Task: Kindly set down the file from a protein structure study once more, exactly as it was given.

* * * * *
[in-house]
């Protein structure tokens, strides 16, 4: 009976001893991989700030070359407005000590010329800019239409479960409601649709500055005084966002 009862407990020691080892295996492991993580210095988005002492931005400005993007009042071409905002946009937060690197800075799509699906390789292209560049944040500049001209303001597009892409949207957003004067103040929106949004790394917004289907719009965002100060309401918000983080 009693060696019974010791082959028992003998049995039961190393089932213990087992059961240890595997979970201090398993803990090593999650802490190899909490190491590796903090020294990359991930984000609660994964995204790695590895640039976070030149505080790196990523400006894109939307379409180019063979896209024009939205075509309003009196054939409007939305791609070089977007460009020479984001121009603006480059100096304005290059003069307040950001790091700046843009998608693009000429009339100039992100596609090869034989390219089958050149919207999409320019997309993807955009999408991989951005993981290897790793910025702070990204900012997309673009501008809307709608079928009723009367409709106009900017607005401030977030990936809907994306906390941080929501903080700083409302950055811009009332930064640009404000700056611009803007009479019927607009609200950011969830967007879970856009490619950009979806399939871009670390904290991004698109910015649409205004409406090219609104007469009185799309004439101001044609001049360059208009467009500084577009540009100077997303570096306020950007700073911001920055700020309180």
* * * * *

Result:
[in-house]
């Protein structure tokens, strides 16, 4: 009976001893991989700030070359407005000590010329800019239409479960409601649709500055005084966002 009862407990020691080892295996492991993580210095988005002492931005400005993007009042071409905002946009937060690197800075799509699906390789292209560049944040500049001209303001597009892409949207957003004067103040929106949004790394917004289907719009965002100060309401918000983080 009693060696019974010791082959028992003998049995039961190393089932213990087992059961240890595997979970201090398993803990090593999650802490190899909490190491590796903090020294990359991930984000609660994964995204790695590895640039976070030149505080790196990523400006894109939307379409180019063979896209024009939205075509309003009196054939409007939305791609070089977007460009020479984001121009603006480059100096304005290059003069307040950001790091700046843009998608693009000429009339100039992100596609090869034989390219089958050149919207999409320019997309993807955009999408991989951005993981290897790793910025702070990204900012997309673009501008809307709608079928009723009367409709106009900017607005401030977030990936809907994306906390941080929501903080700083409302950055811009009332930064640009404000700056611009803007009479019927607009609200950011969830967007879970856009490619950009979806399939871009670390904290991004698109910015649409205004409406090219609104007469009185799309004439101001044609001049360059208009467009500084577009540009100077997303570096306020950007700073911001920055700020309180």